A new locus for spinocerebellar ataxia (SCA21) maps to chromosome 7p21.3-p15.1

Centre National de Génotypage, Évry-Petit-Bourg, Île-de-France, France
Annals of Neurology (Impact Factor: 9.98). 12/2002; 52(5):666-70. DOI: 10.1002/ana.10344
Source: PubMed


We investigated a French family with a new type of autosomal dominant spinocerebellar ataxia that was excluded from all previously identified genes and loci. The patients exhibited a slowly progressive gait and limb ataxia variably associated with akinesia, rigidity, tremor, and hyporeflexia. A mild cognitive impairment also was observed in some cases. We performed a genomewide search and found significant evidence for linkage to chromosome 7p21.3-p15.1. Analysis of key recombinants and haplotype reconstruction traced this novel spinocerebellar ataxia locus to a 24cM interval flanked by D7S2464 and D7S516.

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Available from: Francis Vasseur, Dec 09, 2014
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    • "However, the authors provide no pathological counterpoint to the cerebellum-ascause hypothesis, and there are no published reports of SCA21 neuropathology. Further, the brain imaging in this and previous reports (Vuillaume et al., 2002) spares the brainstem, with only non-specific T 2 and FLAIR hyperintensities noted in periventricular white matter (ages of affected individuals not provided), with the brunt of pathology located in the cerebellum, including the vermis, previously implicated as the limbic cerebellum (Schmahmann, 2010). Delplanque and colleagues add to our knowledge of the genetic and clinical characteristics of SCA21. "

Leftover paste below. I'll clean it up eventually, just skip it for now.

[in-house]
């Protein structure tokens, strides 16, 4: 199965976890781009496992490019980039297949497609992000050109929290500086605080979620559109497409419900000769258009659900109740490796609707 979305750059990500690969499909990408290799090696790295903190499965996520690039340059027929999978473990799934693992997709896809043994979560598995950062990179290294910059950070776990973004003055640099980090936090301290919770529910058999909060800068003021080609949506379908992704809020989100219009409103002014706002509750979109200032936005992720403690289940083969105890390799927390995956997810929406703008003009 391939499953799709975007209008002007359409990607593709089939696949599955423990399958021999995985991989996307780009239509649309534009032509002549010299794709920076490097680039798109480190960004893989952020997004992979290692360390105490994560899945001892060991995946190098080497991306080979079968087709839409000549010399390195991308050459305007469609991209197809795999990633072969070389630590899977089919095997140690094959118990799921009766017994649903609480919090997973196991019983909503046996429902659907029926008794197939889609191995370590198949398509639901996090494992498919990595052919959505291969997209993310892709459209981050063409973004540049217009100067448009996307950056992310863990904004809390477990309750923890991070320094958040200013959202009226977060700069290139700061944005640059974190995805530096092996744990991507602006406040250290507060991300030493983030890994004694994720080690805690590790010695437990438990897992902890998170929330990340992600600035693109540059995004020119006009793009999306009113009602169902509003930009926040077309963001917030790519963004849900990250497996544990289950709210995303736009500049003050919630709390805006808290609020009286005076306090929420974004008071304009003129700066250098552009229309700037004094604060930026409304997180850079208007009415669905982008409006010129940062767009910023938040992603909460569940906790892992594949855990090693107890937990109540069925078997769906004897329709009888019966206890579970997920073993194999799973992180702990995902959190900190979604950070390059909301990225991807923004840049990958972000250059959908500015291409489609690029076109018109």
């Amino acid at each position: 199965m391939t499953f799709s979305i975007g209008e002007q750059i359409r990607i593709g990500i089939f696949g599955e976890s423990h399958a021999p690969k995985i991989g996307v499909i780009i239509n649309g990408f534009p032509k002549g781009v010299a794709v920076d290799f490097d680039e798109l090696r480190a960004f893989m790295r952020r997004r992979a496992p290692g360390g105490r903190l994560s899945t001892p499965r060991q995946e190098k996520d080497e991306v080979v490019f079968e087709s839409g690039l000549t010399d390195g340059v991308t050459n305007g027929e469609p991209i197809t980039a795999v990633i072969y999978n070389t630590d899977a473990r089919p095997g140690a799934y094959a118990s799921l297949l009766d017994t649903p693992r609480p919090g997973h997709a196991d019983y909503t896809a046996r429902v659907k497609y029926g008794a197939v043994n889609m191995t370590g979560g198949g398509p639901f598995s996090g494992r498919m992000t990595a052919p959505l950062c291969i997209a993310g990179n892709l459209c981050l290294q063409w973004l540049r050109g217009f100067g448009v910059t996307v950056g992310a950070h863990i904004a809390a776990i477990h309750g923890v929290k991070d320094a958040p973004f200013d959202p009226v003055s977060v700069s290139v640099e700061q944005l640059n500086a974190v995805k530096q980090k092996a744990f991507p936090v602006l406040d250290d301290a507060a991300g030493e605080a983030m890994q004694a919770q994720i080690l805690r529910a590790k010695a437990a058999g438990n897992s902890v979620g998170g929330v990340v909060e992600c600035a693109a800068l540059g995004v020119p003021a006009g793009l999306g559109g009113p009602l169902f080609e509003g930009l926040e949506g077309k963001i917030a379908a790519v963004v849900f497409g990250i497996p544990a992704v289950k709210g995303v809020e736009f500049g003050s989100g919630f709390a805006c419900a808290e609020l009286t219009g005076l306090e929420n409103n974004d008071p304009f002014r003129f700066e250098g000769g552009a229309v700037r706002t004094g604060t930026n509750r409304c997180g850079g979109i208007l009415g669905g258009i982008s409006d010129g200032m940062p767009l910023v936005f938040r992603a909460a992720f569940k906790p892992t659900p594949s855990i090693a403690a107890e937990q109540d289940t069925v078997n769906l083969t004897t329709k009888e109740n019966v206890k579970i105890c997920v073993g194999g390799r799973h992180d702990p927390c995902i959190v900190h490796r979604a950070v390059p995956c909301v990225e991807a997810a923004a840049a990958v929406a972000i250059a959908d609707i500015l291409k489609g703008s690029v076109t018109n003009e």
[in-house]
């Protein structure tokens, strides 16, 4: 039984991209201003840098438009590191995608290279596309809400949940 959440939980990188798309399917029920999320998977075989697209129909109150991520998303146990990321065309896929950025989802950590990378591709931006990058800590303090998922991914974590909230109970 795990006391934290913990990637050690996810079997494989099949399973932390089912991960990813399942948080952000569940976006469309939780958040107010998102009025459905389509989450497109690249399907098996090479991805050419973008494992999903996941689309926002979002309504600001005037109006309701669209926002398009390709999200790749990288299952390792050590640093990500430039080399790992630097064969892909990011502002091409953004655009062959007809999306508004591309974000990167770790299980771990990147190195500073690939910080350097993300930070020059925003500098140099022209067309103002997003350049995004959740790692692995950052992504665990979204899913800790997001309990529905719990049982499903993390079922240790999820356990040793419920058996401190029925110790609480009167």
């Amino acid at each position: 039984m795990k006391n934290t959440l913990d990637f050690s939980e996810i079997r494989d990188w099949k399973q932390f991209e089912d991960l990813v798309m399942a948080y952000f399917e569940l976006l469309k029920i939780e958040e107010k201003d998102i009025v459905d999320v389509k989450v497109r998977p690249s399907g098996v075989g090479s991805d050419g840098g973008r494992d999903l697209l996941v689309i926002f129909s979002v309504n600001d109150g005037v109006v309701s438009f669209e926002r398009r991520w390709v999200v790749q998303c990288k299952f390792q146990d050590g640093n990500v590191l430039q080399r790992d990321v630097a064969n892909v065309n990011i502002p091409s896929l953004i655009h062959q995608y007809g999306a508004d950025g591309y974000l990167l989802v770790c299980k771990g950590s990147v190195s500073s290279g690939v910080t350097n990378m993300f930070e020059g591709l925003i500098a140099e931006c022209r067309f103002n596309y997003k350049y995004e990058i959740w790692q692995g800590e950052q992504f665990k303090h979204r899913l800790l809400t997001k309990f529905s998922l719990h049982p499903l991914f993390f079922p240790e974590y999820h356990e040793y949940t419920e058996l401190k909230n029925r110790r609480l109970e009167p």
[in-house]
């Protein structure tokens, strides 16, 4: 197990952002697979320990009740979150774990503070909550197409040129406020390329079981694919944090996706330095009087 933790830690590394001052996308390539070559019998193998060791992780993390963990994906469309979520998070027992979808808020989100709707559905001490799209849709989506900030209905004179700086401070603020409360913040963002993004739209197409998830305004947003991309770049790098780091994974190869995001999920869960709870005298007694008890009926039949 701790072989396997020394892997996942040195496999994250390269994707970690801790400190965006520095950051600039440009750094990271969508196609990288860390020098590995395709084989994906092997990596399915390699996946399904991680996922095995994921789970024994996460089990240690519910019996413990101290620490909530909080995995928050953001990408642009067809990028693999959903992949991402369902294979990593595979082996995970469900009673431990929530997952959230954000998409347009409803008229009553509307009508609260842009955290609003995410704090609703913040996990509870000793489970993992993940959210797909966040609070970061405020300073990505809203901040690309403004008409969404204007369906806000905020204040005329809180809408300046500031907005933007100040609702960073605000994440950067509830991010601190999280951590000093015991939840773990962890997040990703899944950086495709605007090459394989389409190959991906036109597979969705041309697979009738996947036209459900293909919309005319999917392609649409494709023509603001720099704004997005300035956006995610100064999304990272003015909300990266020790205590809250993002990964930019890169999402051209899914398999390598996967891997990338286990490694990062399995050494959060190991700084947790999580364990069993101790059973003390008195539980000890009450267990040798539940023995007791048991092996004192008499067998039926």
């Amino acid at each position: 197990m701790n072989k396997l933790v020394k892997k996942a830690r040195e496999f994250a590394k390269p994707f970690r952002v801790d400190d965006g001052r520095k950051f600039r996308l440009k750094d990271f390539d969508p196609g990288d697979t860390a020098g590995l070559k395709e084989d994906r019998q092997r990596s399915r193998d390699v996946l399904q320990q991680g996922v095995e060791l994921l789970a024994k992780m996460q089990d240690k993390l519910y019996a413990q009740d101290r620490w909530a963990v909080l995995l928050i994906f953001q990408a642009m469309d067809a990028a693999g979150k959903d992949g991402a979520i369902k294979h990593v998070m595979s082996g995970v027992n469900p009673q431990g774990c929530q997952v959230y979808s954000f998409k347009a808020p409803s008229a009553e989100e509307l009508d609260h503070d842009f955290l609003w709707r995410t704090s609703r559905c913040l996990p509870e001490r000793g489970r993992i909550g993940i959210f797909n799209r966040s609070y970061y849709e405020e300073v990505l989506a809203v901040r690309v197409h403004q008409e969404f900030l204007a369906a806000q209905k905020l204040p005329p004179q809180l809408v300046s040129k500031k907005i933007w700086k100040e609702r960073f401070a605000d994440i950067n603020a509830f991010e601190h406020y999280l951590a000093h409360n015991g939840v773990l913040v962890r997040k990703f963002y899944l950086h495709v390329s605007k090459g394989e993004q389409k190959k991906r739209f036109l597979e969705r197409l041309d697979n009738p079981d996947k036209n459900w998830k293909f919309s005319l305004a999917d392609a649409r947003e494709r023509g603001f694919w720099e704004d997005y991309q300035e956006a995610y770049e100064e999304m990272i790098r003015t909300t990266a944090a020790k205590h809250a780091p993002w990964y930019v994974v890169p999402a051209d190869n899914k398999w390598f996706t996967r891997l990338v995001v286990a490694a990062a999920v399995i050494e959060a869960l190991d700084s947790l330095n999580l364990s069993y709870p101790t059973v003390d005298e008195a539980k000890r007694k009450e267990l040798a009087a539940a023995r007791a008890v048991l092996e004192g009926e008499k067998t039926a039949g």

Brain 01/2015; 138(7). DOI:10.1093/brain/awu382 · 9.20 Impact Factor
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    • "In previous work, we characterized a 24-member French family pedigree, 11 members of which were affected by a new form of SCA (Devos et al., 2001). The disease locus was initially mapped to chromosome 7 and designated as SCA21 (Vuillaume et al., 2002). After examination of 12 additional family members, we reconsidered our linkage analysis. "